Love & Guitars: Ms. Butterfly

I walked through the seediest part of the shop, nerves on the edge of a razor, head slung low, eyes darting about the place like a crazed hummingbird. I knew what I’d come for. What I needed. And it was the one thing I couldn’t find. A whole warehouse full of axes and not a 12-string in sight.

Here’s the problem with guitar stores: one guitar by itself is impressive. Three guitars are mesmerizing. But you fill a whole wall with unpainted wood grain acoustics, and you stop seeing them. Sure, you get the overall impression of lots of guitars, but you can’t see them individually any more. They become a shiny wooden wall with lots of big holes in it.

That’s how I missed the 12-strings.

You see, a man has needs. Sometimes just any girl can fill those needs, and the man is easily content. But sometimes ordinary girls won’t do. Sometimes a man needs something specific, something not just any girl can give him. And sometimes when he needs that something specific he can’t get just anywhere, he’ll get desperate. He’ll pay for it. Through the nose if he needs it enough. And I needed a 12-string. Needed it bad.

The peddler sidled up to me, a human virus with a cockeyed, rotten smile. A ratty little man whose very presence made me feel unclean. But he knew his job, and he had me pegged on sight. He asked me what I was looking for, knowing he’d have it, knowing I’d pay to get it. I hated him instantly. Hated him and required him.

“Twelve strings,” I spat, a breathy confession dripping with shame. And lust.

He smirked, then nodded his greasy head in the direction he walked. A seedy back room. I should have known. Among the girls there waiting to be sold, waiting to be touched by anyone willing to pay for the privilege, were the elusive 12-strings. Cold sweat poured off of me, my heart pounding. I was so close.

There were three of them, each twice the price of the last. I tried to play it cool, but my hands were shaking. I had never paid for it before. It showed. The vermin sneered his nasty leer as I picked up the cheapest one. I ran my fingers over her body, listening to how she responded, and I was disgusted. Her price was exactly how she felt and sounded. Cheap. So I went to the other end of the bell curve.

The priciest girl there was also the prettiest. It was a lot to pay for a sensual fix, but I was desperate. Surely she would be what I needed. But no. She looked pristine, but felt and sounded as cold and hollow as wind through a cave. She was beautiful and perfect and absolutely dead inside. And her little sister, one step down, was just as lifeless. My stomach sank. All of this for nothing. Then the rat man, knowingly grinning from ear to ear, motioned to his left.

“And, of course, we have this one.”

There on the floor, hidden among lesser six strings, was my last hope. She was good looking enough, but nothing too special. I had walked past her twice and never saw her. But she was smooth under my fingertips. She felt good on my lap, arms wrapped around her. I tickled her strings, waiting for the letdown, prepared for the heartbreak. But…

Oh. My. God.

Her voice shamed angels. I’d never heard anything like it. She could be loud but soulful. Gentle but undeniable. She was just what I needed. Better than I needed. Better than I deserved. The rat man knew. The trash he’d pointed me towards, both gilded and soiled, were never there for me to buy at all. He’d been playing me from the start. He knew who I was going to take home before I did.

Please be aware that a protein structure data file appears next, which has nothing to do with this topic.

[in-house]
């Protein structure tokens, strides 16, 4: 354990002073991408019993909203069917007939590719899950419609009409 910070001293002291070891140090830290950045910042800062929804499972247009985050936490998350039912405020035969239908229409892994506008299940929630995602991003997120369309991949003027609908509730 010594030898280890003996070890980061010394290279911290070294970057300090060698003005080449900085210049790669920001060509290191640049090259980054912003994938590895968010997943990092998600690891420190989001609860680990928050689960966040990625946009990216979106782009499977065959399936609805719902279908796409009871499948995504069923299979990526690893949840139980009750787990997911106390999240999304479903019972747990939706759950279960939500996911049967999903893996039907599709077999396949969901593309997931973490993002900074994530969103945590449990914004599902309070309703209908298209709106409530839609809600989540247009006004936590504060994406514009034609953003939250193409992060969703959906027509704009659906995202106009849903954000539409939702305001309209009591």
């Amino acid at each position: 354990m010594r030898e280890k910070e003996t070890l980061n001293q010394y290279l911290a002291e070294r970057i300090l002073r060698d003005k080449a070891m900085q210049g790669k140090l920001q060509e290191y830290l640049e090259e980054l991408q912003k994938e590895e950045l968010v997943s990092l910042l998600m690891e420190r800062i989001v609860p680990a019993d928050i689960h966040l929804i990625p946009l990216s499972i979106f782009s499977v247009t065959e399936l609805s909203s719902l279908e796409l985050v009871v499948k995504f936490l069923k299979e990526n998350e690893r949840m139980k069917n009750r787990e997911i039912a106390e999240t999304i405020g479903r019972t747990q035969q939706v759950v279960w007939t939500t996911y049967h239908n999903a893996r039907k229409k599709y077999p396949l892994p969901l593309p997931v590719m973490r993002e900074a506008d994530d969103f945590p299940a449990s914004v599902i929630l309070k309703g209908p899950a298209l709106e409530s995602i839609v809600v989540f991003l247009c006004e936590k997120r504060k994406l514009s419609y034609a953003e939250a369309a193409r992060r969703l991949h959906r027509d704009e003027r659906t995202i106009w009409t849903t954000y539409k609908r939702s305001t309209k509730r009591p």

“She’s an ’86,” he lied. “Only been with one man this whole time. And she sounds great, too. Almost… buttery.”

And he was right. That filthy, greasy son of a bitch, he was dead right. There is a creamy, silken sound to her, to the way she sings when I run my hands over her, when I touch her just so. Soft and giving. Like warm butter.

There were other men there, and a woman, all looking for a girl of their own. They approached me, asked me what sort of chords I was playing that sounded so mystical, so divine, like a song you’ve never heard before but somehow know every note. It was a simple four chord tune in G, nothing any beginning guitar student couldn’t play, but coming from her it sounded like a spell being cast. Something ancient and powerful with a life of its own.

“Just some very old chords,” I said, a half-truth meant to spare them the knowledge that they would never again hear that sound. Because it wasn’t the chords, and it wasn’t the song, and it sure as hell wasn’t me. It was her. It was the way she sang. She was the mythical whore with the heart of gold, the pearl cast before swine. My diamond in the rough. And I was taking her away from all of this.

I left the three of them there as I shoved a wad of crumpled bills into the rat man’s eager palm. One last unsavory act for her to witness. One last sin in exchange for her freedom. A small price to pay. I hope they find hidden angels of their own, I really do. Because I’ve found mine. And I took her home with me.


1991 Yamaha FG-420-12A
12 String Dreadnought
August 21, 1991
TOP: Spruce, Abalone sound hole rosette
BACK & SIDES: Nato (Eastern Mahogany)
NECK: Nato (Eastern Mahogany)
FRETBOARD: Bubinga (African Rosewood), Mother Of Pearl inlay
BRIDGE: unknown, presumably Richlite or similar synthetic compound


2021 UPDATE: This is the song we played that day in the guitar shop. Those ancient chords still hypnotize me, and she still sings them just as sweet. If you’d like to learn a little about Ms. Butterfly’s eponym, you can read about that amazing woman right here.

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